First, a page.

Our friend Greta invited us over to her place to bake pineapple tarts together on Sunday and some of us even stayed over on Saturday to have a pyjamas party. Ever welcoming, she even queued 45 minutes to get a box of Loong Fatt *Tau Sar Piah so that we could have it for tea.

For a start, it is near Chinese New Year and going shopping for the ingredients was a hassle. There was a huge trolley traffic jam in NTUC Fairprice Xtra supermarket and one could barely move in the crowd so the best cause of action was to really have someone 'jaga' (guard) the trolley and have the others sprint to other aisles in search of the necessary. Pre-made pineapple tart filling was also out of stock due to its popularity.

Back at the apartment on Sunday, we had to knead the dough, let it settle, prepare the pineapple filling, roll it into evenly sized portions, use the mold to cut into the dough, oil the pans, heat the oven, glaze the pastry and the list goes on. In total, I think we took about 5 hours excluding cleaning up. Given that we are not mass producing, the cost and effort going into making our own pineapple tarts seem to work against us. It is officially much cheaper to buy than make your own. All of us also looked worse for wear - greasy, dishevelled and fatigued.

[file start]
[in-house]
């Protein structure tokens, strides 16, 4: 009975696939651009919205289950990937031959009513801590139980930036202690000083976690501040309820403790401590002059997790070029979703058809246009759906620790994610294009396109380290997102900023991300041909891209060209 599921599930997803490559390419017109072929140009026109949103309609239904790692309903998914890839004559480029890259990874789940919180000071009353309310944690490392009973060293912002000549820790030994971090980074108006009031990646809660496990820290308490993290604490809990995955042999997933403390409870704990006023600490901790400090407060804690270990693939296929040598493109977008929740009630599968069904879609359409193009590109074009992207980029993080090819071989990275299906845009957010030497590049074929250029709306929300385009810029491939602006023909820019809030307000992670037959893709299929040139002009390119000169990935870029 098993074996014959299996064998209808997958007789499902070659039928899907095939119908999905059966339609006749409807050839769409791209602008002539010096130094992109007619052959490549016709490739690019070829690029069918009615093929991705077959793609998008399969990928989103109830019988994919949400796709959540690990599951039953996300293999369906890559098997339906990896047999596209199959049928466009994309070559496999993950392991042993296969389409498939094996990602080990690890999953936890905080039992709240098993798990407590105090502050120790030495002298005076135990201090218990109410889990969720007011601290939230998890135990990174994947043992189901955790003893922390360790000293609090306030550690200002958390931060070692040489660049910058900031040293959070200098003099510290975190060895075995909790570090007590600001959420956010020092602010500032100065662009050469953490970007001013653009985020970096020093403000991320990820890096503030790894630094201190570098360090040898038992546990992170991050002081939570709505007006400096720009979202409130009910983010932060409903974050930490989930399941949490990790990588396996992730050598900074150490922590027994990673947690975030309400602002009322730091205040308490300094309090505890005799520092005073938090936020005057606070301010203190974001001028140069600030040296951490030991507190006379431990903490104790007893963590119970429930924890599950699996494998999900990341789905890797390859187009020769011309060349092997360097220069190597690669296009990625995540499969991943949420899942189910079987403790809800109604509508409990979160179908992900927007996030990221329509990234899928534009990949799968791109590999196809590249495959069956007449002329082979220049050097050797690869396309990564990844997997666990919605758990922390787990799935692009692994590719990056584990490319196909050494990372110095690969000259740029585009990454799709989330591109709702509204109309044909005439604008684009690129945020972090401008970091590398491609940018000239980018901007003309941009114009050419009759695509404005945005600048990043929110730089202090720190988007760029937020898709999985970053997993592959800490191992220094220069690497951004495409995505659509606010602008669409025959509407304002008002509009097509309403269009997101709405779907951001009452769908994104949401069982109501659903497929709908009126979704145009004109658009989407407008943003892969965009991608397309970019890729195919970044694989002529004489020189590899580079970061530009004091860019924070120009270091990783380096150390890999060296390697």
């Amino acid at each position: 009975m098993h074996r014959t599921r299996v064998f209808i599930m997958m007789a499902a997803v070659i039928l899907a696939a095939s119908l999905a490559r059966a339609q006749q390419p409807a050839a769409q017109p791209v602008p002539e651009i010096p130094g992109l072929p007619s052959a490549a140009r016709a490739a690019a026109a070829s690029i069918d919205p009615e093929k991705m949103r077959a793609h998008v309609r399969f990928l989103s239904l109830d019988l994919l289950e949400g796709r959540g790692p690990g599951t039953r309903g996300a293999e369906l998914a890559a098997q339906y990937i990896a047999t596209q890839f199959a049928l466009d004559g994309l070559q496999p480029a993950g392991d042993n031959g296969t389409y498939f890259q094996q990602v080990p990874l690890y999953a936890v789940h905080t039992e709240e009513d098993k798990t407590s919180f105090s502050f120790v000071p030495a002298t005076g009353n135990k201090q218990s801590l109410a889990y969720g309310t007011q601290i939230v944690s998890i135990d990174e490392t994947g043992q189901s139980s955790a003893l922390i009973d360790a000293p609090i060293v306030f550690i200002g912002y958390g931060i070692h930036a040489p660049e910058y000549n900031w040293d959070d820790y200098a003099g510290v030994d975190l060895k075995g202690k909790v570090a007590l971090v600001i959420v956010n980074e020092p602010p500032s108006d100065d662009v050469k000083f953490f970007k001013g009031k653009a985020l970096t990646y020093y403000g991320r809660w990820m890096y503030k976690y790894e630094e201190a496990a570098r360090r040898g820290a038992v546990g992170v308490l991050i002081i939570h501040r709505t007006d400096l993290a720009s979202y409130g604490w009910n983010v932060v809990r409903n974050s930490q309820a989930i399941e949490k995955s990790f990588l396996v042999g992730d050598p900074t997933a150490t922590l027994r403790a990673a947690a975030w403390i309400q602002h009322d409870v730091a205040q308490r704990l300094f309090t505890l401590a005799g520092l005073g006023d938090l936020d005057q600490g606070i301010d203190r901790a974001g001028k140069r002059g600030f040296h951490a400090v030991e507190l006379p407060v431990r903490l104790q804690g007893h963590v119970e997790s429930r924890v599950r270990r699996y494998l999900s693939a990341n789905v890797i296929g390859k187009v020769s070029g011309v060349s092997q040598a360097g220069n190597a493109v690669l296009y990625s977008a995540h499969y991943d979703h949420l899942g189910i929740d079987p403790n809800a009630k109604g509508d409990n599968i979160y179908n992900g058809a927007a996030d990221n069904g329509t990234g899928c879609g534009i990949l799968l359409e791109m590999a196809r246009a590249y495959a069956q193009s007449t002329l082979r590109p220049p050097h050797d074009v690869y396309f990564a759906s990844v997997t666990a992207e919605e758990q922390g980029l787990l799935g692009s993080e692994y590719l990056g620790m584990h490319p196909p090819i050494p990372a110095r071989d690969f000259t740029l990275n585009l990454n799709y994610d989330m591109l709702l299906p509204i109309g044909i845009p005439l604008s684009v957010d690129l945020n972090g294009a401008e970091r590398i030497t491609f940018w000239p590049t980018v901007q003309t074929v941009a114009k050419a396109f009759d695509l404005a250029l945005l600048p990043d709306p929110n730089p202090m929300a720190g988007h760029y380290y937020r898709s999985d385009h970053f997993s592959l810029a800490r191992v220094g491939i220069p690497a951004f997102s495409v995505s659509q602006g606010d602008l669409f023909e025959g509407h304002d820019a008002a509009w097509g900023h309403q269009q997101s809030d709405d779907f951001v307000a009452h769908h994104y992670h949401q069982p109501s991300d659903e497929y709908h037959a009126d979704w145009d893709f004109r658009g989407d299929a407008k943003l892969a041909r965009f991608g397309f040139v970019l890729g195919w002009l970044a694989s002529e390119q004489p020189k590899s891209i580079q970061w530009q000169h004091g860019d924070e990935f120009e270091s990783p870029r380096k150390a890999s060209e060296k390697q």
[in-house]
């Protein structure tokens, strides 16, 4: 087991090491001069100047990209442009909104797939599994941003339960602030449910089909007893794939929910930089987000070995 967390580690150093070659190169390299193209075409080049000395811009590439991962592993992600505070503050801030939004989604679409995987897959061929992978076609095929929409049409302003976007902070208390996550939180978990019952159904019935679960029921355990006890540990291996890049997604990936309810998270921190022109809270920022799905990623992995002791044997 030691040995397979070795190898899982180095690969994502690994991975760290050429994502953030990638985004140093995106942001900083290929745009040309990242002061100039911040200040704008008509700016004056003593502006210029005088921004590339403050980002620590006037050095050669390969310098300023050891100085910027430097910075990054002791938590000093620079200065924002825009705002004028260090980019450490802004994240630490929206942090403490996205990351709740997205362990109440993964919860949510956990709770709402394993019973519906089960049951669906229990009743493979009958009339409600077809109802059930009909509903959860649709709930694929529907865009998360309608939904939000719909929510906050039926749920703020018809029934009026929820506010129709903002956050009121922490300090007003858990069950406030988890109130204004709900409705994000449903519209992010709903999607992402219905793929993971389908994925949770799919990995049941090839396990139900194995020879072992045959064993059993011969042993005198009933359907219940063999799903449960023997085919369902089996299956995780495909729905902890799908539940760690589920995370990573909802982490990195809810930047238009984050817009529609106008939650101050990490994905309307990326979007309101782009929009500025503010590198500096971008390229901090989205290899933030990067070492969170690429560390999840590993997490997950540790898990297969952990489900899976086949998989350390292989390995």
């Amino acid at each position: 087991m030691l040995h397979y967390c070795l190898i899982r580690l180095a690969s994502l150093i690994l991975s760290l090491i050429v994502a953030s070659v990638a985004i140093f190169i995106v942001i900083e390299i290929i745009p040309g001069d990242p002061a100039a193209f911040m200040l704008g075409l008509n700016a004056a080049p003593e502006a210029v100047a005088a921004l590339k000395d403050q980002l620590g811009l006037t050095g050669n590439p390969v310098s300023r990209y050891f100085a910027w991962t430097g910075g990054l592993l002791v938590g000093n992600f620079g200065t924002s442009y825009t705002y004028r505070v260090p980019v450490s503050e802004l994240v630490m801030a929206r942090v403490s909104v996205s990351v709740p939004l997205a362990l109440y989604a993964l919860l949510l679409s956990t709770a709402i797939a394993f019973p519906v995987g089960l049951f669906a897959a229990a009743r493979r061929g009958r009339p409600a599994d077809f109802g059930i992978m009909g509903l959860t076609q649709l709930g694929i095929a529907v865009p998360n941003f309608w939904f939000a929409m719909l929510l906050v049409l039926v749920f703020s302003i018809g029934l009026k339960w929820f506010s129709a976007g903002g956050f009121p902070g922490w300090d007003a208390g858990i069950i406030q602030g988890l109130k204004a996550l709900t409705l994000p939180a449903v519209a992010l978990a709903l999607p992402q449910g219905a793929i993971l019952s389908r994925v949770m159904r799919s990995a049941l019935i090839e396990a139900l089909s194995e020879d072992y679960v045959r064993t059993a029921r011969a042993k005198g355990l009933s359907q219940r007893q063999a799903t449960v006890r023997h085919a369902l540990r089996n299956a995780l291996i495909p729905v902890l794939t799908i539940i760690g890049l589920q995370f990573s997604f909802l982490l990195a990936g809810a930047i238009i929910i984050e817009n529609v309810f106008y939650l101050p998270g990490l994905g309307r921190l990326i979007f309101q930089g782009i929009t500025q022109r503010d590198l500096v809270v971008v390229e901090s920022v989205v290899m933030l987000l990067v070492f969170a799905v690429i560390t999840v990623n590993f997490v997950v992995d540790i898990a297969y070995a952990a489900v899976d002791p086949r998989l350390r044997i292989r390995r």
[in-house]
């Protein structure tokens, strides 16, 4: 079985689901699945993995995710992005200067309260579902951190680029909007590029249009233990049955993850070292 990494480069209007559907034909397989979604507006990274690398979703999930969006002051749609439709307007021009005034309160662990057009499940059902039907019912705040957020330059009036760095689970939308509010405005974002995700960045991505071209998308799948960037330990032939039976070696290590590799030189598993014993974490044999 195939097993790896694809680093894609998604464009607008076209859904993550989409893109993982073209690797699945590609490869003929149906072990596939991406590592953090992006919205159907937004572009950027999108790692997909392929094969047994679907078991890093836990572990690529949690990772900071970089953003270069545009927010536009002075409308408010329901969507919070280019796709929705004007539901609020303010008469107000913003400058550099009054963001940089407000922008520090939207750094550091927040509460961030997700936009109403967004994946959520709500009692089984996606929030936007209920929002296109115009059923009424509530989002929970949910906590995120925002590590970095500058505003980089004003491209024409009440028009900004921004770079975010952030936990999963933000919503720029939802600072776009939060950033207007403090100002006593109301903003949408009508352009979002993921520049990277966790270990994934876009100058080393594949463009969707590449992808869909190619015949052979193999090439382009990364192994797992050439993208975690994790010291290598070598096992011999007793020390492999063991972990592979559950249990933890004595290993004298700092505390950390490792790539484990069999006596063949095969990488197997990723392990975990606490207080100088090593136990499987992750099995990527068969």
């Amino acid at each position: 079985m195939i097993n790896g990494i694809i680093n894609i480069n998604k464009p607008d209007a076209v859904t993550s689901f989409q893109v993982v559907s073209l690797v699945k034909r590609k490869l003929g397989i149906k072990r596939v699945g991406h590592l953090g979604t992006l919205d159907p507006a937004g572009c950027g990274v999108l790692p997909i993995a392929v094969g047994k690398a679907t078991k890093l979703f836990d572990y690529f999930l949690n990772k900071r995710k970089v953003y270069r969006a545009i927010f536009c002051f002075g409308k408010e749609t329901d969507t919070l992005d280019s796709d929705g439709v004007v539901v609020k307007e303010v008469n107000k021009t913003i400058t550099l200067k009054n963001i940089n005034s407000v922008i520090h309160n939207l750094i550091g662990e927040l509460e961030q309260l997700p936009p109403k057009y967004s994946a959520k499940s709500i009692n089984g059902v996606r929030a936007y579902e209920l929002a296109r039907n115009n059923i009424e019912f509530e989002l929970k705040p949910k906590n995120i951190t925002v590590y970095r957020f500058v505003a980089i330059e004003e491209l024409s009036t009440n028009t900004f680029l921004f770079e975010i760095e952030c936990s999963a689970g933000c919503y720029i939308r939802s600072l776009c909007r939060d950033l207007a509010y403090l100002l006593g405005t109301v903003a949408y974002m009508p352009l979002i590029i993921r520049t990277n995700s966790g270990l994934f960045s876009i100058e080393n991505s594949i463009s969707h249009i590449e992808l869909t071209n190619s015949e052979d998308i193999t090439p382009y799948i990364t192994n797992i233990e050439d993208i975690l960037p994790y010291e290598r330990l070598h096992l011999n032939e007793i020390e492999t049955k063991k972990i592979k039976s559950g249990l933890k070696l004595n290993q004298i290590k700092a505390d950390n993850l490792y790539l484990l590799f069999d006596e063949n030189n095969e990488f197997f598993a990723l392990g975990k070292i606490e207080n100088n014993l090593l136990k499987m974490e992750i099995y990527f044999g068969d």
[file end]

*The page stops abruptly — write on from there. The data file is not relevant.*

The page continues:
I have therefore concluded that you need to have stamina to bake good pineapple tarts as there is a lot of preparation and standing involved. Respect to hawkers and bakers as it made me experience first hand that cooking and baking for prolonged period is no mean feat. No more pineapple tarts making for next year! Instead I think we shall have a tea party with bought tarts in comfortable couches.

*Tau Sar Piah is a teochew biscuit, literally translated as 'Bean Paste Biscuit'.

The Sacrifice

by Lullanotes on Monday, January 21, 2013

Karl Lagerfled's stupendous and wonderful library is to be envied

I was at home on Sunday, with no prior engagements and when it became too tough to look for a pair of lost sportshoes in the storeroom, I started hurling things out with a vengence, determined to do some cleanup.

The thing about the storeroom is that once something goes in, it rarely makes its way out since most of the time after that, you conveniently forget its existence. Just like the printer I had from way back in 1998. What was the state of art in its time had now been termed anything from being obsolete to vintage to trash. I have some kind of an underground library going on in the storeroom. That is the only place left in my cramped apartment that I can afford to still keep the books. I also wanted to go through my books to decide which one to throw and which one to keep. When I first picked up the love for reading years and years ago in my childhood, I already had the vague idea that there is nothing more beautiful than to pass a well-loved book to your child in the future, hoping that he/she will love it as much as you once had. So with this, the books collection started flourishing. Being an only child also meant that you had all the time to indulge in a world that ensures you are never really alone with the characters in the books.